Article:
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Speakers included David Adam (Environmental Correspondent from the Guardian), Ben Stewart (Greenpeace), George Marshall (founder of COIN - Climate Outreach and Information Network with a special guest appearance from Toucy the Toucan!) and Phil Thornhill (National co-ordinator, Campaign against Climate Change).
The climate sceptic event held on Wdenesday 14th April was a great success. The lecture hall in SOAS was filled to capacity, clearly understanding and countering climate scepticism is important to everyone. The evening kicked off with a screening of the new video promoting the Climate Emergency Vigil which got a great reaction and, through the comments of those like James Delingpole and Nigel Lawson served to highlight the problem we are up against.
The speakers all tackled the problem from a slightly different angle according to their interest. First off was Ben Stewart from Greenpeace who reminded us that in this case “being right is not enough”, as shown by the slow reaction of UEA to the email leaks, we need to work harder to explain ourselves and avoid complacency.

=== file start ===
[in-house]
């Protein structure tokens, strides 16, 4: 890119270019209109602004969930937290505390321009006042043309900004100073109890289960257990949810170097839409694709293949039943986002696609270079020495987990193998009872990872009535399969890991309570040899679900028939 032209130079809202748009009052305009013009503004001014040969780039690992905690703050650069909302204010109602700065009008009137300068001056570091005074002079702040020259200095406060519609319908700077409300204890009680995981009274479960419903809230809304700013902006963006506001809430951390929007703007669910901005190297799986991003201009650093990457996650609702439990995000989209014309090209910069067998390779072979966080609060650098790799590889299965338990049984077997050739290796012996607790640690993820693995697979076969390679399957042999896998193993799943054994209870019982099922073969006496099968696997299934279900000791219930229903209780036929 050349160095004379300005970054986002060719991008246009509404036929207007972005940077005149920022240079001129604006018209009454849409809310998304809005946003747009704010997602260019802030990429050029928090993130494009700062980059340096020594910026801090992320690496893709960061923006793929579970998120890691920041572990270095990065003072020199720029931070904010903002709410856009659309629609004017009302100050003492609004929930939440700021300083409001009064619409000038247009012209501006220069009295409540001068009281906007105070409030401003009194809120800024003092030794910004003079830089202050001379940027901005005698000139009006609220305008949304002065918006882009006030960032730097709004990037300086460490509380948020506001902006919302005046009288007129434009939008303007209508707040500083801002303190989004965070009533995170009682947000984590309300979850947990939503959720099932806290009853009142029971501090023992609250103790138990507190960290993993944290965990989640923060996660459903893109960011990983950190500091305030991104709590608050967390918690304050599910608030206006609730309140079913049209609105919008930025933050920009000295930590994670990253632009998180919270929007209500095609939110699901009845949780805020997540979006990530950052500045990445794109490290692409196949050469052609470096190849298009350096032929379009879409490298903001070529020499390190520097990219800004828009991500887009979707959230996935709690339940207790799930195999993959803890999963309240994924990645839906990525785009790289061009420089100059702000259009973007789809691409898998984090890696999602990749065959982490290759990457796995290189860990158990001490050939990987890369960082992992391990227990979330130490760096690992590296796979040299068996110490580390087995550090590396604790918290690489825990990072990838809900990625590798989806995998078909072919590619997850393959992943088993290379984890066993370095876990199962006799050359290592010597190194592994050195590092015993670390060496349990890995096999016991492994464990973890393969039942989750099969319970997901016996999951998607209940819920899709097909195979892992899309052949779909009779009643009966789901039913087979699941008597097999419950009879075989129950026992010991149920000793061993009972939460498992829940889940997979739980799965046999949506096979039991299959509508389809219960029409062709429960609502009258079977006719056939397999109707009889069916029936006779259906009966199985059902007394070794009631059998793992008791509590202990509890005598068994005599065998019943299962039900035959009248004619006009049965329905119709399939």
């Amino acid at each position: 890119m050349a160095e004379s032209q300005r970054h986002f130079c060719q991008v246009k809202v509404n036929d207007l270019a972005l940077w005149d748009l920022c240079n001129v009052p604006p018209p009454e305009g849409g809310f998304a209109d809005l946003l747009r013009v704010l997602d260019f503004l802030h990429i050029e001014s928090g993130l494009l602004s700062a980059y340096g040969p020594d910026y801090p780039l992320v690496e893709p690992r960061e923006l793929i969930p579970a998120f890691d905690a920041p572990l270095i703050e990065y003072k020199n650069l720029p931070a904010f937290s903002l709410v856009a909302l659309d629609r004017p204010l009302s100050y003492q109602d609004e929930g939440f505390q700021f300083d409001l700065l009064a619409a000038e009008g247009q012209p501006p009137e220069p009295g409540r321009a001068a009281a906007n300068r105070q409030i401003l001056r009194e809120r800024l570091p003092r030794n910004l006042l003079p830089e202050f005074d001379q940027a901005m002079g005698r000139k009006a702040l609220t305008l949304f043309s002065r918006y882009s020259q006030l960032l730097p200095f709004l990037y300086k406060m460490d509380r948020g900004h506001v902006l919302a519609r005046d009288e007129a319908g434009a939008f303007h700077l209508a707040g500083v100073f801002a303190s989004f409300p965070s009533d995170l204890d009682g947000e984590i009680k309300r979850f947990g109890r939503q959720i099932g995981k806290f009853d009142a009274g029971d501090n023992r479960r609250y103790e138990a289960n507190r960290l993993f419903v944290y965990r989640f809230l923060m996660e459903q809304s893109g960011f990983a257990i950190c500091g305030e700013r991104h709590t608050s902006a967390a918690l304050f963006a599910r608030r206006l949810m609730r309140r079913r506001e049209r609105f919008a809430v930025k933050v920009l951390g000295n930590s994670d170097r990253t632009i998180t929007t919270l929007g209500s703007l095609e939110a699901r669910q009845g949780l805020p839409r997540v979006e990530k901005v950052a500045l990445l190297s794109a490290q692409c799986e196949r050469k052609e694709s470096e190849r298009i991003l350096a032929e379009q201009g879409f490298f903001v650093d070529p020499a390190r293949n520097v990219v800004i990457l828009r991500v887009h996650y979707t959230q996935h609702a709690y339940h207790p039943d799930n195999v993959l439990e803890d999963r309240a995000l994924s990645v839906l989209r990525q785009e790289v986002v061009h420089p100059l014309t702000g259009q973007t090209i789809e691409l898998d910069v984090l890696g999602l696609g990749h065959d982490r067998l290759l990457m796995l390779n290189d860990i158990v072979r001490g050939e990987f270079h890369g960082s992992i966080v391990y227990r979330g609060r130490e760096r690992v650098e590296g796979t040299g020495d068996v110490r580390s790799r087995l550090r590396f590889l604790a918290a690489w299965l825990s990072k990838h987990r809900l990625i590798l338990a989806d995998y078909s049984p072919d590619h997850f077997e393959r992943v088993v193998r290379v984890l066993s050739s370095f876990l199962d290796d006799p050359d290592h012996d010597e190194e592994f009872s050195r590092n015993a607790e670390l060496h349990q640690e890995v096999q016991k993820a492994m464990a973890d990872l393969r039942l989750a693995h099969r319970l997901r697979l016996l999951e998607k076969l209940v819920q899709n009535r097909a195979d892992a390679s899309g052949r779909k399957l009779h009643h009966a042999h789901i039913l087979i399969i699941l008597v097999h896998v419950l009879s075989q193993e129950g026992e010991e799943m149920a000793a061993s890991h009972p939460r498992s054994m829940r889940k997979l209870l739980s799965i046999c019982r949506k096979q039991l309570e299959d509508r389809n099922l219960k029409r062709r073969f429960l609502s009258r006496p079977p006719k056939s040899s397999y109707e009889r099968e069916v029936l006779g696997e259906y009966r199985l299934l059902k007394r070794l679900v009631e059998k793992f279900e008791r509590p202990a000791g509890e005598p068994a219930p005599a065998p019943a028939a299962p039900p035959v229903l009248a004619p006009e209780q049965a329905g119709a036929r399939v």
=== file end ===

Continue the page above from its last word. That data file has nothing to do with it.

Next David Adam, the Guardian environmental correspondant, gave some of his insight into the media workings – where the sceptic movement acquires its respectability. He was more positive than most, pointing out that scepticism is almost unique to bloggers and journalists and is rarely taken up by business leaders or politicians to the same extent.
Finally George Marshall (from COIN) explained, with the help of Toucy the Toucan, some of the psychology behind scepticism. He highlighted the importance of reaching out to as many diverse groups as possible on the grounds that people believe what their friends and peers believe more than what experts tell them. After a rousing speech by the Phil Thornhill (our national coordinator) about the need for radical campaigning in the debate it was on to questions from the audience.
After some initial questions on the subject we finished with a specific discussion, from panel and audience, on how to combat scepticism as a movement. Solutions were offered, some more practical than others, and it was agreed that we all must be alert to scepticism as it appears in the national media and counter any false or misleading claims, as well as spreading the truth about climate science as much and as far as possible. Debate among those present was informed and interesting and on the whole the audience were hopefully left more filled with optimism than at the beginning.
See more about the sceptic backlash here.